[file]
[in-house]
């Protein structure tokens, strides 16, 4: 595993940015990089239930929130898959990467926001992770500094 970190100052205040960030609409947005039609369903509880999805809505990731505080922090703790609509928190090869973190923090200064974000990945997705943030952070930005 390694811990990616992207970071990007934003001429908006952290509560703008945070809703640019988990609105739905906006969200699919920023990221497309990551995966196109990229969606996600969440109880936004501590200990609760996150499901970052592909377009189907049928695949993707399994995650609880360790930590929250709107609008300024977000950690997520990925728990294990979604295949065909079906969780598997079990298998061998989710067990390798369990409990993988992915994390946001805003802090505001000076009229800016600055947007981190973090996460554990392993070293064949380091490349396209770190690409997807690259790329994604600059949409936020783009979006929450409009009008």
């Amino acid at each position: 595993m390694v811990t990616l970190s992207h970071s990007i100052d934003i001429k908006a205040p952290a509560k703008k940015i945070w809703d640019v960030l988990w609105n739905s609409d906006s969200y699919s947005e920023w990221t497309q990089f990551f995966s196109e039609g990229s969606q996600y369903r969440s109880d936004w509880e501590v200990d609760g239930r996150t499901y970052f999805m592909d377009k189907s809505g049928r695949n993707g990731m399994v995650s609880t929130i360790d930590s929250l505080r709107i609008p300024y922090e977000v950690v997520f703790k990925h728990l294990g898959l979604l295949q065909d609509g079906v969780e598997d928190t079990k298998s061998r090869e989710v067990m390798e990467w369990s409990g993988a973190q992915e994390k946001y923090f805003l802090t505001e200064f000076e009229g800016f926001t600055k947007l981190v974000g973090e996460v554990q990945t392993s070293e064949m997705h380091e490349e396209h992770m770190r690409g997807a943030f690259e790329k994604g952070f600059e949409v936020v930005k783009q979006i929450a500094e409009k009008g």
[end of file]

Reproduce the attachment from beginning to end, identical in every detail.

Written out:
[in-house]
């Protein structure tokens, strides 16, 4: 595993940015990089239930929130898959990467926001992770500094 970190100052205040960030609409947005039609369903509880999805809505990731505080922090703790609509928190090869973190923090200064974000990945997705943030952070930005 390694811990990616992207970071990007934003001429908006952290509560703008945070809703640019988990609105739905906006969200699919920023990221497309990551995966196109990229969606996600969440109880936004501590200990609760996150499901970052592909377009189907049928695949993707399994995650609880360790930590929250709107609008300024977000950690997520990925728990294990979604295949065909079906969780598997079990298998061998989710067990390798369990409990993988992915994390946001805003802090505001000076009229800016600055947007981190973090996460554990392993070293064949380091490349396209770190690409997807690259790329994604600059949409936020783009979006929450409009009008």
């Amino acid at each position: 595993m390694v811990t990616l970190s992207h970071s990007i100052d934003i001429k908006a205040p952290a509560k703008k940015i945070w809703d640019v960030l988990w609105n739905s609409d906006s969200y699919s947005e920023w990221t497309q990089f990551f995966s196109e039609g990229s969606q996600y369903r969440s109880d936004w509880e501590v200990d609760g239930r996150t499901y970052f999805m592909d377009k189907s809505g049928r695949n993707g990731m399994v995650s609880t929130i360790d930590s929250l505080r709107i609008p300024y922090e977000v950690v997520f703790k990925h728990l294990g898959l979604l295949q065909d609509g079906v969780e598997d928190t079990k298998s061998r090869e989710v067990m390798e990467w369990s409990g993988a973190q992915e994390k946001y923090f805003l802090t505001e200064f000076e009229g800016f926001t600055k947007l981190v974000g973090e996460v554990q990945t392993s070293e064949m997705h380091e490349e396209h992770m770190r690409g997807a943030f690259e790329k994604g952070f600059e949409v936020v930005k783009q979006i929450a500094e409009k009008g």